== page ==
A Parkinson’s support group can be accommodating, mainly when dealing with someone you love suffering from the condition. If you’re currently caring for someone with Parkinson’s disease, you’ll understand how much time, energy, and emotional strain can be involved.
Symptoms of Parkinson’s disease
If you’re a caregiver for someone with Parkinson’s disease, you need to know about the symptoms of the disease. This can help you better understand your loved one’s condition and give you coping skills. The symptoms of Parkinson’s can vary from patient to patient and can be debilitating to your loved one. Symptoms such as slowed movements, pain, and loss of automatic movements can make it difficult to perform daily activities. Parkinson’s symptoms can also affect your loved one’s emotions. They may feel anxious, fearful or experience hallucinations. In addition, they may not be able to communicate effectively. They will often speak in short bursts, have trouble understanding what you are saying, and have difficulty writing. Medications may help alleviate some of the symptoms. However, they cannot stop the progression of the disease. As the condition progresses, your loved one will need more care. A parkinson’s support group for caregivers near me can provide you with information and resources on the disease and the role of a caregiver. These groups can offer you the education, health and wellness programs, and other services to help you cope. You can also learn about non-medical therapies that can enhance the quality of life for your loved one. Some of these therapies include dance classes, physical therapy, and yoga. Whether you pursue these treatments or rely on traditional PD treatment, knowing you’re not alone can help you get through it.
Care partners take on many responsibilities
Caregiving for someone with Parkinson’s disease can be an exhausting task. A support system for caregivers is essential to caring for someone with a chronic illness. Taking care of yourself can help minimize stress and conflict. Developing a routine is helpful. Exercise and yoga can reduce caregiver stress. Parkinson’s patients can become depressed. They might also have trouble communicating with their loved ones. It’s important to talk face-to-face to understand your loved one’s behavior better. A recent survey found that nearly nine in ten (93%) of respondents identified themselves as primary nonprofessional care partners of a person with Parkinson’s disease. Almost eight in ten (82%) were spouses, and the rest were significant others. Many people believe that the role of the care partner is only essential in the early stages of a PD diagnosis. But as the disease progresses, a care partner’s position changes.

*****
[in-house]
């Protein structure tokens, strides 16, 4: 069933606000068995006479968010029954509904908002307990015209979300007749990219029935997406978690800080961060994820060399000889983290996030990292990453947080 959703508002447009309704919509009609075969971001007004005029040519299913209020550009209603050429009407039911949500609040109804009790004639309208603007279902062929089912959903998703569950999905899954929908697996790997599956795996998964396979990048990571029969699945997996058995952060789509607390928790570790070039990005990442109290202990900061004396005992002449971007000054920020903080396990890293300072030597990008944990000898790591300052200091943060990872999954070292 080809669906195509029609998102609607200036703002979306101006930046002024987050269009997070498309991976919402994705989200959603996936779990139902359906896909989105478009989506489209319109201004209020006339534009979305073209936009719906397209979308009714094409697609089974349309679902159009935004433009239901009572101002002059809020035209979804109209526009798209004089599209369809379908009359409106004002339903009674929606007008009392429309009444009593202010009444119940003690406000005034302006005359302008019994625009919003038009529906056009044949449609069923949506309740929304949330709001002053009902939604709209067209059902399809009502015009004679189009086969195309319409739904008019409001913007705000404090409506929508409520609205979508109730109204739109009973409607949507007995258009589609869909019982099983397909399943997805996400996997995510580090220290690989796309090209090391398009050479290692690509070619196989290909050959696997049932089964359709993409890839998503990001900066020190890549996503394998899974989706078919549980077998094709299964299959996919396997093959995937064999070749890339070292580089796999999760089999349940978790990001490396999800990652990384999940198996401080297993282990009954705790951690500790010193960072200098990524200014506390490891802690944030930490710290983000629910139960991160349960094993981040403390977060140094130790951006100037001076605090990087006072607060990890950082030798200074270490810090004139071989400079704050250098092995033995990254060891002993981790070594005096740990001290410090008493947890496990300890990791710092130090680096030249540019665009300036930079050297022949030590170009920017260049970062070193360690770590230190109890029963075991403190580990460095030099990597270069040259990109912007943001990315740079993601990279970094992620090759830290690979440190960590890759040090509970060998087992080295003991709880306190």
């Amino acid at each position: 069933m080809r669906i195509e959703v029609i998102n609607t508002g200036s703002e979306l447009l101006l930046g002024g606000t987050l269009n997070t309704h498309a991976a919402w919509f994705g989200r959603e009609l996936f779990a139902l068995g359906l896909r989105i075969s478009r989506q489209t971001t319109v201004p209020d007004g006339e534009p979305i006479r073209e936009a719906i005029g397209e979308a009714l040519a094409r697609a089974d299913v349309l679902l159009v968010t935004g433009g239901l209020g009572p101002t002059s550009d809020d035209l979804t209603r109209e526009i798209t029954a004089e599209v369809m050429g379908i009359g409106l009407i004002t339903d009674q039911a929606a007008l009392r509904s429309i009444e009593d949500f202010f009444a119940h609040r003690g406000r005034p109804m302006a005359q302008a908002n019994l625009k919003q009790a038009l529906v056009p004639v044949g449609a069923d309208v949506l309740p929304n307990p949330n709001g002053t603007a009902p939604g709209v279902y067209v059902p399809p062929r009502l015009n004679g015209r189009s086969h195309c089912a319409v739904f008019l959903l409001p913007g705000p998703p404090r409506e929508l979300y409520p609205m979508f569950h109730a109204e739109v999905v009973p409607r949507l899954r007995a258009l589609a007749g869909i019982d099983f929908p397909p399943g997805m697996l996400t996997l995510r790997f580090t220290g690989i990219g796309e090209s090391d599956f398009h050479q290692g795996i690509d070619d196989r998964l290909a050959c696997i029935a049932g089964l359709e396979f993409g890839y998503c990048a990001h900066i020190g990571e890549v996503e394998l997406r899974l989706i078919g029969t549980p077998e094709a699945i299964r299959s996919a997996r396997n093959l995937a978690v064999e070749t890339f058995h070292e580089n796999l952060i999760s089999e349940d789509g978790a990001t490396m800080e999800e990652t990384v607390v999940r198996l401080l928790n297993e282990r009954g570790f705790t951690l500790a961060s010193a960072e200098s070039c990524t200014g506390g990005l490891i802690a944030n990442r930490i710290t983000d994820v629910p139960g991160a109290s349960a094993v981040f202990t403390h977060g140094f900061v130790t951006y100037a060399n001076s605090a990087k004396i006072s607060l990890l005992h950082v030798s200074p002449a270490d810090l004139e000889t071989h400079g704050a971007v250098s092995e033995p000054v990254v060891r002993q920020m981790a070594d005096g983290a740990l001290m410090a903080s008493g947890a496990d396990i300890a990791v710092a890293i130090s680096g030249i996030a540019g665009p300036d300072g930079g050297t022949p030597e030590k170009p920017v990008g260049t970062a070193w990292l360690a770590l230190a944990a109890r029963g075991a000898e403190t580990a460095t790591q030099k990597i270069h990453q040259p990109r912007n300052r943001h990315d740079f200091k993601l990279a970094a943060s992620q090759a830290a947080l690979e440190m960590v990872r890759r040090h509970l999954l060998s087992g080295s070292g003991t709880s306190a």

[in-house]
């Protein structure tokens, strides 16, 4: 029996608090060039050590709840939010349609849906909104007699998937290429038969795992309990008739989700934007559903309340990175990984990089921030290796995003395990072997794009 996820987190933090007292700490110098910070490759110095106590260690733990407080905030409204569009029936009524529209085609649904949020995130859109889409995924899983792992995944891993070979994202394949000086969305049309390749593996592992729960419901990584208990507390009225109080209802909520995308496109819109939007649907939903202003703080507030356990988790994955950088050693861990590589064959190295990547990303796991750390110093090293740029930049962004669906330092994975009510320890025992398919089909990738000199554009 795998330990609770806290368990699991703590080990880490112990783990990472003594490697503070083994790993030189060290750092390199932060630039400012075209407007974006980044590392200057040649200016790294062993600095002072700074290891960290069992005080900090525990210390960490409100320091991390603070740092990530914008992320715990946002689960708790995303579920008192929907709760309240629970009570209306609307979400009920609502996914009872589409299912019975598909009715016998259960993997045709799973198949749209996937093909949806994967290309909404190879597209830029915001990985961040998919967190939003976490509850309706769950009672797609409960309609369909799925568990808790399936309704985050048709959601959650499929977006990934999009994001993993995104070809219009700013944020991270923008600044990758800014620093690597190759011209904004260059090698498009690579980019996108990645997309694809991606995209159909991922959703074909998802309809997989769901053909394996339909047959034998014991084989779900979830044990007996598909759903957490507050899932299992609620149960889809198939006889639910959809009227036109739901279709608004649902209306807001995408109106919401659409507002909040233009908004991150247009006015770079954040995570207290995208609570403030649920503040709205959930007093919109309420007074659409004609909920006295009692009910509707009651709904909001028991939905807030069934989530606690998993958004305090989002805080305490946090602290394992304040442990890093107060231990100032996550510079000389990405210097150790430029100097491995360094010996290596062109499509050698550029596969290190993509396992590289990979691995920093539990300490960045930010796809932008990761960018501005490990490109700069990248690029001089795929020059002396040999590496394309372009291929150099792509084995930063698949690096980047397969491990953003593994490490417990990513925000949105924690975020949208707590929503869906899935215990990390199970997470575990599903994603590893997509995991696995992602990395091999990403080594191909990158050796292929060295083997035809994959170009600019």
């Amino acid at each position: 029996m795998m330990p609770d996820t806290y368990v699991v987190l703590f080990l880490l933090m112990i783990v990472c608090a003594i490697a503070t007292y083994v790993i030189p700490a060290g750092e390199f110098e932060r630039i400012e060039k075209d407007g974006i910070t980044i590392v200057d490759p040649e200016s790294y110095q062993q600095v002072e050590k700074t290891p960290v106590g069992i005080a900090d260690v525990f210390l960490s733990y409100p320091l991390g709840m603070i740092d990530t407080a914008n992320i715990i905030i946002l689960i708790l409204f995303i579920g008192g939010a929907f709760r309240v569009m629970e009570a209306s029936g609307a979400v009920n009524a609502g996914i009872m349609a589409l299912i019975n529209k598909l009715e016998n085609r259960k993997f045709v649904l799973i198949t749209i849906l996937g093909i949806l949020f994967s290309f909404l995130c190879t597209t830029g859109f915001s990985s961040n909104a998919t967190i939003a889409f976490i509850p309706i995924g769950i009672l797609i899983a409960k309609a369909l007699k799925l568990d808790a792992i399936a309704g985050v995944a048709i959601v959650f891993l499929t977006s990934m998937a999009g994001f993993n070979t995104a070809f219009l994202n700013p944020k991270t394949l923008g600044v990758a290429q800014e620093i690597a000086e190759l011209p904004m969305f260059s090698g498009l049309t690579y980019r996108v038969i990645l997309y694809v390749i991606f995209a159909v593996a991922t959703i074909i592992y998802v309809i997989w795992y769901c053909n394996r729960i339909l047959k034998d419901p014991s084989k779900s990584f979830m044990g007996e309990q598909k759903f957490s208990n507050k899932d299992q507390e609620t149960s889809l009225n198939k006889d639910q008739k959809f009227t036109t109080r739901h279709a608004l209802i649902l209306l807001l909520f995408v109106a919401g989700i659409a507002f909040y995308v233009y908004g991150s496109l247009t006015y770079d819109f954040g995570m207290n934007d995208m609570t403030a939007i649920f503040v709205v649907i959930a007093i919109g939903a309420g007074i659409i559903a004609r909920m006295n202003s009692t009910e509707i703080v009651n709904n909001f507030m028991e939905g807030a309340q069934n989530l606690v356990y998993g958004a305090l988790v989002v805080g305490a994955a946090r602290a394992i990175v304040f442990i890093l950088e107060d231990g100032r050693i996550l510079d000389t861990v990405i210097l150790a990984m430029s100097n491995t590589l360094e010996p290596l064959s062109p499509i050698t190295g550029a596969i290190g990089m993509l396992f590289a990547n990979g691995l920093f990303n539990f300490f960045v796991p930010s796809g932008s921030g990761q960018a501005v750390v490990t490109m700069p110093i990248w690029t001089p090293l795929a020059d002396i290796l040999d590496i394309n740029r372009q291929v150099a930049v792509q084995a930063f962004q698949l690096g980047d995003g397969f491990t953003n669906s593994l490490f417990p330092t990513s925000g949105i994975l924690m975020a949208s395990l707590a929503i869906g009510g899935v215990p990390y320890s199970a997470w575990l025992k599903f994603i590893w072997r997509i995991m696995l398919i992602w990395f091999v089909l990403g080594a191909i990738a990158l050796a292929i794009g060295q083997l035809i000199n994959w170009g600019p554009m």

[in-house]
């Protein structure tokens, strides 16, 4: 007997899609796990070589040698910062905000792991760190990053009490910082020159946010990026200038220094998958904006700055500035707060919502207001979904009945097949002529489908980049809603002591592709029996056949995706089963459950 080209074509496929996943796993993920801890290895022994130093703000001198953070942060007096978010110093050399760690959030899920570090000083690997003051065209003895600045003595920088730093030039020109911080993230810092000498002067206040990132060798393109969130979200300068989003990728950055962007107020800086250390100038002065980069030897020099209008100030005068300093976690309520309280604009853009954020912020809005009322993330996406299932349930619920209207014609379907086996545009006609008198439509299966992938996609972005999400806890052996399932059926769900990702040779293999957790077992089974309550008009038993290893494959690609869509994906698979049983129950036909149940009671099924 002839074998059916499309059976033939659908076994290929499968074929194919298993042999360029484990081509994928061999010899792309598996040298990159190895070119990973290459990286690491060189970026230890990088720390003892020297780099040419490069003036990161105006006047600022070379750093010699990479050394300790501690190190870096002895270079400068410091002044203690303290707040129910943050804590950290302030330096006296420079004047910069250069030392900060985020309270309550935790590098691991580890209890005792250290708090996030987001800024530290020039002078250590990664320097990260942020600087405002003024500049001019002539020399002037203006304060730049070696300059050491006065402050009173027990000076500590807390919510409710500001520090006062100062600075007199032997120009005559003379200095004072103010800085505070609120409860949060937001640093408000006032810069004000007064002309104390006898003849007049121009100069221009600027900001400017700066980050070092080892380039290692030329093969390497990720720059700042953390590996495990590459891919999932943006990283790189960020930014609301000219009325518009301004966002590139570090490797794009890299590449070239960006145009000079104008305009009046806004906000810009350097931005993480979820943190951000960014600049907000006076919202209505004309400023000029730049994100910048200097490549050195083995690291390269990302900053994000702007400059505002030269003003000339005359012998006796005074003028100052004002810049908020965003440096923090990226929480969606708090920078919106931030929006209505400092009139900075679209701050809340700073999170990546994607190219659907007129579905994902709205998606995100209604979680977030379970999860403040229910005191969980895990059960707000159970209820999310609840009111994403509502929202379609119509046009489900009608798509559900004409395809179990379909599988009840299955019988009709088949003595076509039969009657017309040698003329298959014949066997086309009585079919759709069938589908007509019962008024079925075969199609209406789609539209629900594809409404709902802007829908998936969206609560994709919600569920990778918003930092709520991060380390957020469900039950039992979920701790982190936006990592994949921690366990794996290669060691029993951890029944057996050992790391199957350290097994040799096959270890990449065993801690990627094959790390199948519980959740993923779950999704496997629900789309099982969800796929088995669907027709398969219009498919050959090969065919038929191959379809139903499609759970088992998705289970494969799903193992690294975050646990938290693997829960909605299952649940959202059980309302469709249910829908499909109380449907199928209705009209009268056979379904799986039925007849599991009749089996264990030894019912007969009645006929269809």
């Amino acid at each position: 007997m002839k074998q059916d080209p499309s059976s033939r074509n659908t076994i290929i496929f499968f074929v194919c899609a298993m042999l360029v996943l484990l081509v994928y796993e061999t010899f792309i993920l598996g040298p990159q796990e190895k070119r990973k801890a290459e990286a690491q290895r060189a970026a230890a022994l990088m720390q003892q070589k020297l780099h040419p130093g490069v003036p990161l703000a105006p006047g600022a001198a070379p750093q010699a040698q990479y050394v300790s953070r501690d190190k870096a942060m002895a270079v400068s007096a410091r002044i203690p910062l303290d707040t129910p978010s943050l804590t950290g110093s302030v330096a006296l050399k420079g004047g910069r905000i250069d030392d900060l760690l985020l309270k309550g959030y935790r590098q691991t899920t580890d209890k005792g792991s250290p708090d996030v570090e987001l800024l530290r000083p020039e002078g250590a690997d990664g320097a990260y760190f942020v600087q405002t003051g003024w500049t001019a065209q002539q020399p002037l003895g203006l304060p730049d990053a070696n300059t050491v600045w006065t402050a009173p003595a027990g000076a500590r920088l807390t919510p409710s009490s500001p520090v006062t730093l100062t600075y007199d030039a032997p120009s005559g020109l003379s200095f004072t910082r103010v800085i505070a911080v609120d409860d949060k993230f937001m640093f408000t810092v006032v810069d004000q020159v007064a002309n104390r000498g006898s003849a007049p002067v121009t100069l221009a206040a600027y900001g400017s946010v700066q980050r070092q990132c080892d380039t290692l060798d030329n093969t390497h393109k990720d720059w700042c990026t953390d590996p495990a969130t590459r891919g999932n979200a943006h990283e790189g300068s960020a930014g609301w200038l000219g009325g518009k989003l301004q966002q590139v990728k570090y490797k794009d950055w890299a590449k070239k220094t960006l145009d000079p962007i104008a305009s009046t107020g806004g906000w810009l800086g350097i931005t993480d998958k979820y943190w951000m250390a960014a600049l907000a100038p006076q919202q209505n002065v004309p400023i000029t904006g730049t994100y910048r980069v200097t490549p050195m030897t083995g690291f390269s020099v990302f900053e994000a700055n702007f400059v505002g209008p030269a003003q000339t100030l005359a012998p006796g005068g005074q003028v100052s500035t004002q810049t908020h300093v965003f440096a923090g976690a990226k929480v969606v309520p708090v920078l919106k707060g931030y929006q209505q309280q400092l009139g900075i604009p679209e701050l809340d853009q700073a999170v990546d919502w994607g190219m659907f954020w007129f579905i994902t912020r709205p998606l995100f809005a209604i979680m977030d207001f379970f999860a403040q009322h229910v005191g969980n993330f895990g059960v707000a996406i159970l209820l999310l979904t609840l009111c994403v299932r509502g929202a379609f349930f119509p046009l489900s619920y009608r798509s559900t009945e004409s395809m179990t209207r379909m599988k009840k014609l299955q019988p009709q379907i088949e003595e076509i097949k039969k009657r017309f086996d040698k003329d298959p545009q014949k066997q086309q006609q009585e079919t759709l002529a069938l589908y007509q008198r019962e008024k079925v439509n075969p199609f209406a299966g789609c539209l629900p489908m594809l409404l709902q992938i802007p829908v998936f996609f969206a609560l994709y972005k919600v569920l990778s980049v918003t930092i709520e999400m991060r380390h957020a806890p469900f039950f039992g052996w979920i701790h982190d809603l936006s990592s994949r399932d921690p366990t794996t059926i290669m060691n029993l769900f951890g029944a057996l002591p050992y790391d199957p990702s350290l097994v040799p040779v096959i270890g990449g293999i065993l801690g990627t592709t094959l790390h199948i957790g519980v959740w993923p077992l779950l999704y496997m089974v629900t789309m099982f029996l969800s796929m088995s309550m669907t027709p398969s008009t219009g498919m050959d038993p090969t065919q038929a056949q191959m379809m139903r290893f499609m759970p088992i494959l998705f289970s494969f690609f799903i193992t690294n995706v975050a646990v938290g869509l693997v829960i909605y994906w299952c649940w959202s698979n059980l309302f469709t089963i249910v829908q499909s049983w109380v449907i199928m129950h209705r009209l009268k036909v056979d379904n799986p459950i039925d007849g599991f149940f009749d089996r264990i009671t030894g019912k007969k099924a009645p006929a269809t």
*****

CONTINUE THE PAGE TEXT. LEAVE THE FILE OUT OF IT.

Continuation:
People with Parkinson’s disease may experience tremors, slow movement, pain, stiff muscles, and difficulty walking. Some medications can help to reduce these symptoms. Most Parkinson’s disease patients start taking dopaminergic medication. Dopaminergic drugs are effective at relieving motor symptoms. They may also be used to treat non-motor symptoms. Some people have problems with thinking, memory, or emotional changes. In the early stages of Parkinson’s, patients often experience depression. This is because there is a decreased supply of dopamine in the brain. When there is a decrease in the level of dopamine, it affects many parts of the central nervous system. Many people with Parkinson’s have difficulty sleeping. Medications can improve their sleep. Some people may need surgery to regulate the brain areas if the medicines don’t work.
Swallowing difficulties can be helped with speech therapy
Many people with Parkinson’s disease have swallowing difficulties. These symptoms may occur at any stage of the disease and are often worse as the disease progresses. A speech-language pathologist can help people with PD with their swallowing concerns. They can develop a personalized treatment program to improve voice and pronunciation and prevent aspiration. Swallowing problems can have a significant impact on quality of life. In addition, aspiration pneumonia is a leading cause of death for people with PD. Therefore, it is essential to address these problems as soon as possible. Speech-language pathology can help people with Parkinson’s maintain independence and quality of life. During the assessment, the SLP will perform a medical history and interview the patient about their eating habits. The SLP will assess the extent of the problem and recommend a treatment plan. The first line of therapy may include strengthening the throat muscles. If this does not help, the SLP may recommend different options. Some of these may involve thickening liquids, adjusting feeding rate, and placing food in an appropriate place. In addition, a speech-language pathologist can also perform a particular x-ray procedure called Modified Barium Swallow fluoroscopy. Through this method, the SLP can see the larynx and pharynx directly. Depending on the specific swallowing difficulties, the speech therapist may advise diet and eating habits changes. For example, certain foods or textures should be avoided.